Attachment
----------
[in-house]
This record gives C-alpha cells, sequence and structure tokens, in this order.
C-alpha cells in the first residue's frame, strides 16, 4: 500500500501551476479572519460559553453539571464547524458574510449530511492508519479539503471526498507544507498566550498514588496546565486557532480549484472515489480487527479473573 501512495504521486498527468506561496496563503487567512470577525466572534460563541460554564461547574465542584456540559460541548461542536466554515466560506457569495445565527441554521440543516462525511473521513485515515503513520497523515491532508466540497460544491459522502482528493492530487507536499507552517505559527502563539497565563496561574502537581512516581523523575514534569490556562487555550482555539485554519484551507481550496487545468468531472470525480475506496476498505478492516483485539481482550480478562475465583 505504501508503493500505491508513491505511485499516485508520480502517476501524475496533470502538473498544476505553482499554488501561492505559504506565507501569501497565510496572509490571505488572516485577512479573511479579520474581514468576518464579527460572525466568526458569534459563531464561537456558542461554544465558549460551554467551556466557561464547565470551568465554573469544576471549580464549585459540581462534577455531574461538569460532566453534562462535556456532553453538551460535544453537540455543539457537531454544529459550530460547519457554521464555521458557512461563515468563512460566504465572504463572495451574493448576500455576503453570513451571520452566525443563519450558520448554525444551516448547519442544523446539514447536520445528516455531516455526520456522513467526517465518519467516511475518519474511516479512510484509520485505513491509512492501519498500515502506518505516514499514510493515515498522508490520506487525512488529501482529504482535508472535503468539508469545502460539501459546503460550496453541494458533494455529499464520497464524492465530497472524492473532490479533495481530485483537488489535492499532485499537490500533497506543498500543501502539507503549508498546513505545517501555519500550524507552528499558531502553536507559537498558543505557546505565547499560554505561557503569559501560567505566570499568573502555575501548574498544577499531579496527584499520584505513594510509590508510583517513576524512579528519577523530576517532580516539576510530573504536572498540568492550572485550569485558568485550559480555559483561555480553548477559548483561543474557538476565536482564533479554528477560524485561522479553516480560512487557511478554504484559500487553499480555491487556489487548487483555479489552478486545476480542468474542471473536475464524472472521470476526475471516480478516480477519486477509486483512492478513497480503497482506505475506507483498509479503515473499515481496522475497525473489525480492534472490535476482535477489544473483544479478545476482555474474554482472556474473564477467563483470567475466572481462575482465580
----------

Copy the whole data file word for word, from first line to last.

[in-house]
This record gives C-alpha cells, sequence and structure tokens, in this order.
C-alpha cells in the first residue's frame, strides 16, 4: 500500500501551476479572519460559553453539571464547524458574510449530511492508519479539503471526498507544507498566550498514588496546565486557532480549484472515489480487527479473573 501512495504521486498527468506561496496563503487567512470577525466572534460563541460554564461547574465542584456540559460541548461542536466554515466560506457569495445565527441554521440543516462525511473521513485515515503513520497523515491532508466540497460544491459522502482528493492530487507536499507552517505559527502563539497565563496561574502537581512516581523523575514534569490556562487555550482555539485554519484551507481550496487545468468531472470525480475506496476498505478492516483485539481482550480478562475465583 505504501508503493500505491508513491505511485499516485508520480502517476501524475496533470502538473498544476505553482499554488501561492505559504506565507501569501497565510496572509490571505488572516485577512479573511479579520474581514468576518464579527460572525466568526458569534459563531464561537456558542461554544465558549460551554467551556466557561464547565470551568465554573469544576471549580464549585459540581462534577455531574461538569460532566453534562462535556456532553453538551460535544453537540455543539457537531454544529459550530460547519457554521464555521458557512461563515468563512460566504465572504463572495451574493448576500455576503453570513451571520452566525443563519450558520448554525444551516448547519442544523446539514447536520445528516455531516455526520456522513467526517465518519467516511475518519474511516479512510484509520485505513491509512492501519498500515502506518505516514499514510493515515498522508490520506487525512488529501482529504482535508472535503468539508469545502460539501459546503460550496453541494458533494455529499464520497464524492465530497472524492473532490479533495481530485483537488489535492499532485499537490500533497506543498500543501502539507503549508498546513505545517501555519500550524507552528499558531502553536507559537498558543505557546505565547499560554505561557503569559501560567505566570499568573502555575501548574498544577499531579496527584499520584505513594510509590508510583517513576524512579528519577523530576517532580516539576510530573504536572498540568492550572485550569485558568485550559480555559483561555480553548477559548483561543474557538476565536482564533479554528477560524485561522479553516480560512487557511478554504484559500487553499480555491487556489487548487483555479489552478486545476480542468474542471473536475464524472472521470476526475471516480478516480477519486477509486483512492478513497480503497482506505475506507483498509479503515473499515481496522475497525473489525480492534472490535476482535477489544473483544479478545476482555474474554482472556474473564477467563483470567475466572481462575482465580